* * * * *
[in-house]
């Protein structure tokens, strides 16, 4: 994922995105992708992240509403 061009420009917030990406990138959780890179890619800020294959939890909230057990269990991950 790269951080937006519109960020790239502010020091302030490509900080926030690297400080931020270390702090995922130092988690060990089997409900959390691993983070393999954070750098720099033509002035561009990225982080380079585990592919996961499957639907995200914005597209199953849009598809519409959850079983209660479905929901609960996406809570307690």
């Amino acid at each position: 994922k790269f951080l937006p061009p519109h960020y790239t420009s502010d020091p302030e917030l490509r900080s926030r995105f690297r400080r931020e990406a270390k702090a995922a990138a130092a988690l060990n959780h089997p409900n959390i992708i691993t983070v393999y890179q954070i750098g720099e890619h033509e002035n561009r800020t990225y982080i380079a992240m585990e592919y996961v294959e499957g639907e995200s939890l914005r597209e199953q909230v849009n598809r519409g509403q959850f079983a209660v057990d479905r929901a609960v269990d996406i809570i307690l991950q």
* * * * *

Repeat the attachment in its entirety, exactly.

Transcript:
[in-house]
């Protein structure tokens, strides 16, 4: 994922995105992708992240509403 061009420009917030990406990138959780890179890619800020294959939890909230057990269990991950 790269951080937006519109960020790239502010020091302030490509900080926030690297400080931020270390702090995922130092988690060990089997409900959390691993983070393999954070750098720099033509002035561009990225982080380079585990592919996961499957639907995200914005597209199953849009598809519409959850079983209660479905929901609960996406809570307690």
């Amino acid at each position: 994922k790269f951080l937006p061009p519109h960020y790239t420009s502010d020091p302030e917030l490509r900080s926030r995105f690297r400080r931020e990406a270390k702090a995922a990138a130092a988690l060990n959780h089997p409900n959390i992708i691993t983070v393999y890179q954070i750098g720099e890619h033509e002035n561009r800020t990225y982080i380079a992240m585990e592919y996961v294959e499957g639907e995200s939890l914005r597209e199953q909230v849009n598809r519409g509403q959850f079983a209660v057990d479905r929901a609960v269990d996406i809570i307690l991950q």